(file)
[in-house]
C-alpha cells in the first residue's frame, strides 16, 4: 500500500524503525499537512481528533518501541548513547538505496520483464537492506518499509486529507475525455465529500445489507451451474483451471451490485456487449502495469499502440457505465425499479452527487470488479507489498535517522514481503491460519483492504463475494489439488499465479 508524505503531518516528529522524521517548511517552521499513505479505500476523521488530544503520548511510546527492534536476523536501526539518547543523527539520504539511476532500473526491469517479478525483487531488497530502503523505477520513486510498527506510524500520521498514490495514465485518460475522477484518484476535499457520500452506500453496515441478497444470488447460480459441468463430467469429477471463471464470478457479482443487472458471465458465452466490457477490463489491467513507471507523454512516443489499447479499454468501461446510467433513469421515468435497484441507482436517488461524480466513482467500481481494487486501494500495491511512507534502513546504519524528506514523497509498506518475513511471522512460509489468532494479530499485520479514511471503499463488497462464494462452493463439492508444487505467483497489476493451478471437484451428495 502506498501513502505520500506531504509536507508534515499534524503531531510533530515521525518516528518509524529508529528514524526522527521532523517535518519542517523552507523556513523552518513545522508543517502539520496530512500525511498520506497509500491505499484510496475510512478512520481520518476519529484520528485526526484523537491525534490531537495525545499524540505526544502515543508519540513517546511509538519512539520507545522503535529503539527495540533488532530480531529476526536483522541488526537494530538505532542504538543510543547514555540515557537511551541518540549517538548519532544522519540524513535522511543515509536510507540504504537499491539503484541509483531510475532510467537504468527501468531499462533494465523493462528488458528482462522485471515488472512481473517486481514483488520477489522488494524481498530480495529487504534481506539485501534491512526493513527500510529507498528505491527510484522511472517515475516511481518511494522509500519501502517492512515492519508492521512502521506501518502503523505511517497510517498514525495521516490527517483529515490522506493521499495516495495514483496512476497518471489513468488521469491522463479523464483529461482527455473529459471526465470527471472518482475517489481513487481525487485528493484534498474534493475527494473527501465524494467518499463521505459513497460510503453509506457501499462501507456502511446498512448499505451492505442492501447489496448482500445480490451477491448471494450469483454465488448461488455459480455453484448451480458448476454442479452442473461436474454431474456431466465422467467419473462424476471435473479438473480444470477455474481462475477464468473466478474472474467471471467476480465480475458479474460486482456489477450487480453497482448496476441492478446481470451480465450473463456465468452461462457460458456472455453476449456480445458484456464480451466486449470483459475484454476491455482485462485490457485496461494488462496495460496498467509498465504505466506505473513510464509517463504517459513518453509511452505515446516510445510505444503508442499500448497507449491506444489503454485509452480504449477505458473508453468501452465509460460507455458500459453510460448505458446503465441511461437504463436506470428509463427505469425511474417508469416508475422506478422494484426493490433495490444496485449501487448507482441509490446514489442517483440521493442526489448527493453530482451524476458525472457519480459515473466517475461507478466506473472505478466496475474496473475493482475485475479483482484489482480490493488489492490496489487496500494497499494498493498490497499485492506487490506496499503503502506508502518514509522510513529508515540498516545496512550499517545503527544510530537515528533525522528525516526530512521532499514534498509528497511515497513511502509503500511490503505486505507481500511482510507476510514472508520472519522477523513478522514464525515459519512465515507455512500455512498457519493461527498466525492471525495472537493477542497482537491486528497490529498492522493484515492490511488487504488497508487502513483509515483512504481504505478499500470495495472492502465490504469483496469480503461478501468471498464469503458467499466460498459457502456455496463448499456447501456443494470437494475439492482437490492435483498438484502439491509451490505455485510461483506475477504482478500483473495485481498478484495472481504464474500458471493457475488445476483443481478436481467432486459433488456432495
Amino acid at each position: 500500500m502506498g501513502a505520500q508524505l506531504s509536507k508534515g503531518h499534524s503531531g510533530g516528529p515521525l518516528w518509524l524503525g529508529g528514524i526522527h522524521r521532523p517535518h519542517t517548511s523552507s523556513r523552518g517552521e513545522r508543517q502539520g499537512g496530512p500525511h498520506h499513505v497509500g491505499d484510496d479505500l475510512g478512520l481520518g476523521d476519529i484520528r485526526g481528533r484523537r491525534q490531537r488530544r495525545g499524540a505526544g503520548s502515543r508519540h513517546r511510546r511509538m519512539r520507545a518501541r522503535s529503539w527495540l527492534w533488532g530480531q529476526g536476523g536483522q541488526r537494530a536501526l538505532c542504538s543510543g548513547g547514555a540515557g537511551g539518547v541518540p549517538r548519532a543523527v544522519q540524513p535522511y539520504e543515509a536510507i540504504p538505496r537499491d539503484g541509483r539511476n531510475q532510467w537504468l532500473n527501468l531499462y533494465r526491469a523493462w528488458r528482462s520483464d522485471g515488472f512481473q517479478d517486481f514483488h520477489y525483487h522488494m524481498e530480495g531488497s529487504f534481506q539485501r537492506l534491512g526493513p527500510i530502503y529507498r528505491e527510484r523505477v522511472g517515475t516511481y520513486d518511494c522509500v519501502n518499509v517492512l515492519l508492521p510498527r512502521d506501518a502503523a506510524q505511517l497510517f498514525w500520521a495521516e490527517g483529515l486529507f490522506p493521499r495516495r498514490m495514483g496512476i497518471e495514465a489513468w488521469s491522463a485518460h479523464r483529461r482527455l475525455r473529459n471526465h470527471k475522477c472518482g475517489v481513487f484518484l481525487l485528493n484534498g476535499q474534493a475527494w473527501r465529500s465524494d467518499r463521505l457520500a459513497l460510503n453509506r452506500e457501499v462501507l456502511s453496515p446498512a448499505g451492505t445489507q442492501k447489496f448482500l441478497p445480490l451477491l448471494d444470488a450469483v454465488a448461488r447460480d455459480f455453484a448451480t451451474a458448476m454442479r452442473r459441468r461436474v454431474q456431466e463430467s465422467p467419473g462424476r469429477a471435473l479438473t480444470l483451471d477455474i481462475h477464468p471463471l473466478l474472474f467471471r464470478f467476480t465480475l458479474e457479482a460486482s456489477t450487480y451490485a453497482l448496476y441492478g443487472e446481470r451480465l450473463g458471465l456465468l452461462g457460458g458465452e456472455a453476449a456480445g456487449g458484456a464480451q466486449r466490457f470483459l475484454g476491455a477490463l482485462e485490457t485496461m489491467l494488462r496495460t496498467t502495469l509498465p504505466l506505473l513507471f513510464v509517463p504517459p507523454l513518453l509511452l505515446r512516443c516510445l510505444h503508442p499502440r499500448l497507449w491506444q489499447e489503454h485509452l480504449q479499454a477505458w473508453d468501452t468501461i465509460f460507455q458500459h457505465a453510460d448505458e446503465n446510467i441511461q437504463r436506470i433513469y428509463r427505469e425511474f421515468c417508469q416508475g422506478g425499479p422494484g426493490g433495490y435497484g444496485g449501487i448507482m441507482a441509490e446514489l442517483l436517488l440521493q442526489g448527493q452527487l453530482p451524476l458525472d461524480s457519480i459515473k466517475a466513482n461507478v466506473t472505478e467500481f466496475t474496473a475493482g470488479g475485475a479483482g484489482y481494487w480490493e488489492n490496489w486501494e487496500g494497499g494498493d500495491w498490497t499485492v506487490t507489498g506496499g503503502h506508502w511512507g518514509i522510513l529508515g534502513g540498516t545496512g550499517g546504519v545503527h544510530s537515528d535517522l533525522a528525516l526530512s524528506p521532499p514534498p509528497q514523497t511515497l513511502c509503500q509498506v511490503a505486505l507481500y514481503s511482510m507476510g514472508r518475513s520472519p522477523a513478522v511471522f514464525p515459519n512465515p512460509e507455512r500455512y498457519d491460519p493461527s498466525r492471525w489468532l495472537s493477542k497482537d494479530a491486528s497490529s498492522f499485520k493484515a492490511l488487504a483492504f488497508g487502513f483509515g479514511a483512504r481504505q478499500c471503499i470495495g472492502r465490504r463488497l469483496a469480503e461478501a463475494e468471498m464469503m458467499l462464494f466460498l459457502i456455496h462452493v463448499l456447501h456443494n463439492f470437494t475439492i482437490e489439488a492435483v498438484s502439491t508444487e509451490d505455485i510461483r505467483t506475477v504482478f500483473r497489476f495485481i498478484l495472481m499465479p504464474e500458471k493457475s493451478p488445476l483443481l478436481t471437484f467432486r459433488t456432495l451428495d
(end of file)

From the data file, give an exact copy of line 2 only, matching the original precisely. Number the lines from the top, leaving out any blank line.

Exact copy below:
C-alpha cells in the first residue's frame, strides 16, 4: 500500500524503525499537512481528533518501541548513547538505496520483464537492506518499509486529507475525455465529500445489507451451474483451471451490485456487449502495469499502440457505465425499479452527487470488479507489498535517522514481503491460519483492504463475494489439488499465479 508524505503531518516528529522524521517548511517552521499513505479505500476523521488530544503520548511510546527492534536476523536501526539518547543523527539520504539511476532500473526491469517479478525483487531488497530502503523505477520513486510498527506510524500520521498514490495514465485518460475522477484518484476535499457520500452506500453496515441478497444470488447460480459441468463430467469429477471463471464470478457479482443487472458471465458465452466490457477490463489491467513507471507523454512516443489499447479499454468501461446510467433513469421515468435497484441507482436517488461524480466513482467500481481494487486501494500495491511512507534502513546504519524528506514523497509498506518475513511471522512460509489468532494479530499485520479514511471503499463488497462464494462452493463439492508444487505467483497489476493451478471437484451428495 502506498501513502505520500506531504509536507508534515499534524503531531510533530515521525518516528518509524529508529528514524526522527521532523517535518519542517523552507523556513523552518513545522508543517502539520496530512500525511498520506497509500491505499484510496475510512478512520481520518476519529484520528485526526484523537491525534490531537495525545499524540505526544502515543508519540513517546511509538519512539520507545522503535529503539527495540533488532530480531529476526536483522541488526537494530538505532542504538543510543547514555540515557537511551541518540549517538548519532544522519540524513535522511543515509536510507540504504537499491539503484541509483531510475532510467537504468527501468531499462533494465523493462528488458528482462522485471515488472512481473517486481514483488520477489522488494524481498530480495529487504534481506539485501534491512526493513527500510529507498528505491527510484522511472517515475516511481518511494522509500519501502517492512515492519508492521512502521506501518502503523505511517497510517498514525495521516490527517483529515490522506493521499495516495495514483496512476497518471489513468488521469491522463479523464483529461482527455473529459471526465470527471472518482475517489481513487481525487485528493484534498474534493475527494473527501465524494467518499463521505459513497460510503453509506457501499462501507456502511446498512448499505451492505442492501447489496448482500445480490451477491448471494450469483454465488448461488455459480455453484448451480458448476454442479452442473461436474454431474456431466465422467467419473462424476471435473479438473480444470477455474481462475477464468473466478474472474467471471467476480465480475458479474460486482456489477450487480453497482448496476441492478446481470451480465450473463456465468452461462457460458456472455453476449456480445458484456464480451466486449470483459475484454476491455482485462485490457485496461494488462496495460496498467509498465504505466506505473513510464509517463504517459513518453509511452505515446516510445510505444503508442499500448497507449491506444489503454485509452480504449477505458473508453468501452465509460460507455458500459453510460448505458446503465441511461437504463436506470428509463427505469425511474417508469416508475422506478422494484426493490433495490444496485449501487448507482441509490446514489442517483440521493442526489448527493453530482451524476458525472457519480459515473466517475461507478466506473472505478466496475474496473475493482475485475479483482484489482480490493488489492490496489487496500494497499494498493498490497499485492506487490506496499503503502506508502518514509522510513529508515540498516545496512550499517545503527544510530537515528533525522528525516526530512521532499514534498509528497511515497513511502509503500511490503505486505507481500511482510507476510514472508520472519522477523513478522514464525515459519512465515507455512500455512498457519493461527498466525492471525495472537493477542497482537491486528497490529498492522493484515492490511488487504488497508487502513483509515483512504481504505478499500470495495472492502465490504469483496469480503461478501468471498464469503458467499466460498459457502456455496463448499456447501456443494470437494475439492482437490492435483498438484502439491509451490505455485510461483506475477504482478500483473495485481498478484495472481504464474500458471493457475488445476483443481478436481467432486459433488456432495